It was Saturday of Memorial Day weekend and I had a business meeting at 10 a.m. I don't usually meet with prospective clients on a holiday weekend, yet it was a request I was happy to accommodate. This isn't the first time I've worked on a Saturday or Sunday. In fact, I would venture that most business owners work all the time in some capacity. The meeting was a success and we got the project. After that, I took a walk by the Long Island Sound and reflected on my business. This weekend marked our 22nd year. Two decades (and then some) is long enough to have a perspective on the past and a vision for the future.

When I started in the public relations business promoting authors and their books, the telephone was our lifeline. It was stimulating to brainstorm ideas with journalists, newspaper reporters and television and radio producers. I miss that. Public relations has always been about great writing and communication, and today, the challenge is to craft the perfect email.

Changing technology affords PR professionals many more options to gain media exposure, but now there are other important avenues for coverage. Strategically advising clients on building a platform through social media development, targeting industry influencers, and making valuable introductions using new databases and sources are essential as well.

At a time when book coverage was disappearing we started to establish a direct relationship with readers and built an online community for book lovers offering articles, book reviews, video, podcasting, social reach opportunities, author microsites and live events online and off. This community has made our business more robust and value-driven for our clients.

Bryan Mattimore, co-founder & Chief Idea Guy at The Growth Engine Company, an Innovation Agency, says that even in "impossible situations" declining market share, increased competition and lower margins... creativity is the answer. "There's always 'a better way,'" he says, "and the trick is not to give up, but to have the creative persistence to find it. Probably the easiest and most effective creative thinking strategy for solving 'impossible challenges' is to question your assumptions-about your industry's accepted practices, your business model, even how you've framed the challenge itself."

With so many options to communicate via computer, email, Skype, or videocast, meeting people in person is still critical to developing lasting relationships. We aggressively arrange strategic speaking engagements, introductions and plan meaningful events. Fran Tarkenton, legendary Hall of Fame quarterback and founder of Tarkenton Companies, says, "No matter how much or how great the technology we have, people still have to do business with other people. They still need to partner with other people. They are able to play on a team with other people because they have built trust together. You do that by creating actual relationships. Technology is only a tool, but personal relationships really direct everything we do."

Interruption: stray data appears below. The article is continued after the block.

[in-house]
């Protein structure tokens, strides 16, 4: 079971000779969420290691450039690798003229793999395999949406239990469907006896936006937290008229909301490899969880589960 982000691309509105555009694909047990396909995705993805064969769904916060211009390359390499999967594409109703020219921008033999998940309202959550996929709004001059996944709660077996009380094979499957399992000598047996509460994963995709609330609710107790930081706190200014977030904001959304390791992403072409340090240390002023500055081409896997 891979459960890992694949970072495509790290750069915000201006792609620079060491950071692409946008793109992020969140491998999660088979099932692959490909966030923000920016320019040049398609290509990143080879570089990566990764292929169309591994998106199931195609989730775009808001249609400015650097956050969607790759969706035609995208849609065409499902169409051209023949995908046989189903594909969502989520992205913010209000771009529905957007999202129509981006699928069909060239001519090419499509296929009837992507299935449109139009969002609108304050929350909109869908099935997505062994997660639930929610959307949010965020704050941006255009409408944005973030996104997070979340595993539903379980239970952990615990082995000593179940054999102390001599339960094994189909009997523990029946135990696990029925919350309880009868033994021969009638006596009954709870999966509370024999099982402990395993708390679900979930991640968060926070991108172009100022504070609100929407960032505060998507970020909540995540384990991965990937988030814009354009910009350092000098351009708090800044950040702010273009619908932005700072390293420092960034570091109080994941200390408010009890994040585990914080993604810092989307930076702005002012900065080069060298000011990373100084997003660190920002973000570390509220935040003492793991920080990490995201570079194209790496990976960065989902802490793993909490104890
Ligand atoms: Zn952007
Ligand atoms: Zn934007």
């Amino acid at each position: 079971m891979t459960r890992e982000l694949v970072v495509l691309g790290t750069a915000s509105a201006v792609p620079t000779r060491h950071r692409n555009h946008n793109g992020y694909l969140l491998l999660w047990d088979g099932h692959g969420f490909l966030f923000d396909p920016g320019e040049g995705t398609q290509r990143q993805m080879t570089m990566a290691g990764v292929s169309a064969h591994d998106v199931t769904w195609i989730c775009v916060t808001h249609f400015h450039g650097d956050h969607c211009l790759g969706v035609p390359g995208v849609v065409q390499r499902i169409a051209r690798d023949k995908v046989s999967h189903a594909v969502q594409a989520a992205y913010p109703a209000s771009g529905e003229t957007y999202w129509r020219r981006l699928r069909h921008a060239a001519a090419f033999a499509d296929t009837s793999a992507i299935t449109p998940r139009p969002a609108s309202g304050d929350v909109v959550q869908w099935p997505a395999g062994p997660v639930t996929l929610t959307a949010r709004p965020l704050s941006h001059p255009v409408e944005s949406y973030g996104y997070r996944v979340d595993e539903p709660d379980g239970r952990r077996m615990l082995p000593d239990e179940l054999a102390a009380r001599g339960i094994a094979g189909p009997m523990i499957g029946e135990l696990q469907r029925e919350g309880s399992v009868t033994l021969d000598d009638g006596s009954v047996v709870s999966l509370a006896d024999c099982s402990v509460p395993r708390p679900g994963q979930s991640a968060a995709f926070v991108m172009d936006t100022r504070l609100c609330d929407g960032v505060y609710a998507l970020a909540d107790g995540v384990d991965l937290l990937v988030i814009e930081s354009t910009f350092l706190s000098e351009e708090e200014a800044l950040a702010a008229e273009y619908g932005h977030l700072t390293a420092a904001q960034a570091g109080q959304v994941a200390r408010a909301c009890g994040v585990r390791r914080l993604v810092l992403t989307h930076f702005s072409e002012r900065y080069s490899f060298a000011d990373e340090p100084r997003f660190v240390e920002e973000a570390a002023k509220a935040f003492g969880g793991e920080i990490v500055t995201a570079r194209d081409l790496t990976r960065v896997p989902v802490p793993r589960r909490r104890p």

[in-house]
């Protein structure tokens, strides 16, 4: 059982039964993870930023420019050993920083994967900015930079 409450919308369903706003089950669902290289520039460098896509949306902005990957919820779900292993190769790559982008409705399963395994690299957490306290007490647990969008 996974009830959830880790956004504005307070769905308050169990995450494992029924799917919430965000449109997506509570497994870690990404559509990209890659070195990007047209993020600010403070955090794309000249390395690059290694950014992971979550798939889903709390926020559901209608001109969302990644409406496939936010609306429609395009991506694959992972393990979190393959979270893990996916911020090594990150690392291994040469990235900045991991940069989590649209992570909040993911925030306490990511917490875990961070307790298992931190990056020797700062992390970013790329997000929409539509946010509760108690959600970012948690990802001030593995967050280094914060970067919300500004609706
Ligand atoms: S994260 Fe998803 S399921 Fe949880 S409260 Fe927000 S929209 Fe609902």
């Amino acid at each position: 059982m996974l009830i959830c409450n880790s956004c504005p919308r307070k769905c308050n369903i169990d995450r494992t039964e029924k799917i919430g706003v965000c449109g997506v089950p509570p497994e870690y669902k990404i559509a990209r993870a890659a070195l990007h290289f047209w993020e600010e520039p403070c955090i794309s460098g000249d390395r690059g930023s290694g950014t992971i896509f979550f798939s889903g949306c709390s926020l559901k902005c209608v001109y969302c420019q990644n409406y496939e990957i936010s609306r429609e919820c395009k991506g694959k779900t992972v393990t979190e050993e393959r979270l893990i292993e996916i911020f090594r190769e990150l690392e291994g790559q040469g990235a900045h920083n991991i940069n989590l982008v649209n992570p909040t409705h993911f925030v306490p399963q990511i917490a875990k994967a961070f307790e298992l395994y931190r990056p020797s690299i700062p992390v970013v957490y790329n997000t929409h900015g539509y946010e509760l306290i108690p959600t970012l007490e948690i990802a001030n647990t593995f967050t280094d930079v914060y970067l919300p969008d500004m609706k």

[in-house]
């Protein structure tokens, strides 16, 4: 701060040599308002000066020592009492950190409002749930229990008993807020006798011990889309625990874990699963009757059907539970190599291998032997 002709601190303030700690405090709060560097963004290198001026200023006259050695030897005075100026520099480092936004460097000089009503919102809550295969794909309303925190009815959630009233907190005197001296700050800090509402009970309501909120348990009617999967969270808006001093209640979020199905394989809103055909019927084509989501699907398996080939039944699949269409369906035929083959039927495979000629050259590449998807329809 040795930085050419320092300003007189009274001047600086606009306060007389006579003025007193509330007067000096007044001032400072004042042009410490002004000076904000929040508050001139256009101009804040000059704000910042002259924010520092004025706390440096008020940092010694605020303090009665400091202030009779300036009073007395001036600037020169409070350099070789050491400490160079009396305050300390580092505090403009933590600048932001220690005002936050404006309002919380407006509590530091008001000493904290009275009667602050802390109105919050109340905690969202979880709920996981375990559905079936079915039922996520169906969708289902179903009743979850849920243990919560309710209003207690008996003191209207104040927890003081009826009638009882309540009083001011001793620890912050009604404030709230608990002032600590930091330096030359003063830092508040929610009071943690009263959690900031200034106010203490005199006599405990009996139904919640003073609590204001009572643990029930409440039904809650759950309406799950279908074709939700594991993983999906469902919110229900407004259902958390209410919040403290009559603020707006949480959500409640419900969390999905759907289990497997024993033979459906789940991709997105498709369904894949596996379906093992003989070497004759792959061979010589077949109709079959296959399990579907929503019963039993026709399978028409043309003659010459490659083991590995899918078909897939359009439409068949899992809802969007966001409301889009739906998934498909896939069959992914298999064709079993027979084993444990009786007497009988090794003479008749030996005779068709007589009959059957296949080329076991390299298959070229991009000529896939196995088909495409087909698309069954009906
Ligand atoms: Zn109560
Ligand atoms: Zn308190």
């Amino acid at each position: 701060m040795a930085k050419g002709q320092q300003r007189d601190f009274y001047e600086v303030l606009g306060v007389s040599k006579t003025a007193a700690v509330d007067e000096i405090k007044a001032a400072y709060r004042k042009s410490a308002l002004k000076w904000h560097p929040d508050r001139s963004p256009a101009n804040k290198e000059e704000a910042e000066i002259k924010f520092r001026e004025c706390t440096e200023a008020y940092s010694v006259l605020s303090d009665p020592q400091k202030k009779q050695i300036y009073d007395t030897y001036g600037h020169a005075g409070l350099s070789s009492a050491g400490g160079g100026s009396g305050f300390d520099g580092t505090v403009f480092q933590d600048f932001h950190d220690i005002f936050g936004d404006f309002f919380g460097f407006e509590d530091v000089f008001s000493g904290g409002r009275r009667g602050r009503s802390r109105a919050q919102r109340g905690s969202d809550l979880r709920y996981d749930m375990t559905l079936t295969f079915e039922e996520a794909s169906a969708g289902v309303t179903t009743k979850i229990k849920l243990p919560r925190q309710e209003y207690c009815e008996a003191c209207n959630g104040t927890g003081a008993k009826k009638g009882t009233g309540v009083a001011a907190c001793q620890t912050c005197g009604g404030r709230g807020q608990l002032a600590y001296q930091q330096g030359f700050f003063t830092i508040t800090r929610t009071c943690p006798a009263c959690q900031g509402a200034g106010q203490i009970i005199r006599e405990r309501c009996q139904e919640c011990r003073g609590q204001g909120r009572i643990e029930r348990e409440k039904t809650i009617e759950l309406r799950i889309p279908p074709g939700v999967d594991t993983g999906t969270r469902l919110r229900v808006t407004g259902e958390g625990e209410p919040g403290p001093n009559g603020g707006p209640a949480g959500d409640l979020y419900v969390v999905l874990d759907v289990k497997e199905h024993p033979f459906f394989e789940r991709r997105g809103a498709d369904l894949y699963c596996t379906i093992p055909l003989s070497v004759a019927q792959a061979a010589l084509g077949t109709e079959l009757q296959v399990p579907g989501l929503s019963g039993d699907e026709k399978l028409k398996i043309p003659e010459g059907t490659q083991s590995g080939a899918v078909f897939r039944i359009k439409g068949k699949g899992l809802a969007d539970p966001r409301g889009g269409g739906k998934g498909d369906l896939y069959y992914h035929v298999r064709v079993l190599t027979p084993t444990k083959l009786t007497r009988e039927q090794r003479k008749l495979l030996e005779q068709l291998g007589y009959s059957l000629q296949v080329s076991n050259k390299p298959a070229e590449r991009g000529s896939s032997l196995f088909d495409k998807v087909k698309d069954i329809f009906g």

In addition to the importance of honing excellent writing skills, fostering continuous creative energy, and building deep professional relationships, these are my daily tenets to being the best you can be:

  1. Just say yes! (and be nice): When an opportunity comes your way, say yes first. The rest will unfold. This is especially true during the beginning stages of your business. You may not end up with the project, but it is so much better to have said yes to the meeting, or yes to the unsolicited telephone call or email then to have disregarded it, because you never know where the next big fish is coming from.
  2. The difference between good and great is only an inch: Always go the extra mile for your client with cutting edge ideas coupled with consistent communication and a clear vision for results. Ideas are the lifeblood of our business and if something isn't working, don't hesitate to go back to square one. Never settle and keep your standards high.
  3. Be the solution: There are a variety of problems that come up when you are conducting business every day. I love problems because they give me the opportunity to develop something new, learn from mistakes, and create a solution. Take problems on with a vengeance, because there is always a solution that helps you grow.

I have an unbridled passion for what I do every day. I meet incredibly interesting people who have written books or have projects and are looking for expert advice and execution to launch their new venture. This gives me the opportunity to be creative and form new and lasting client relationships.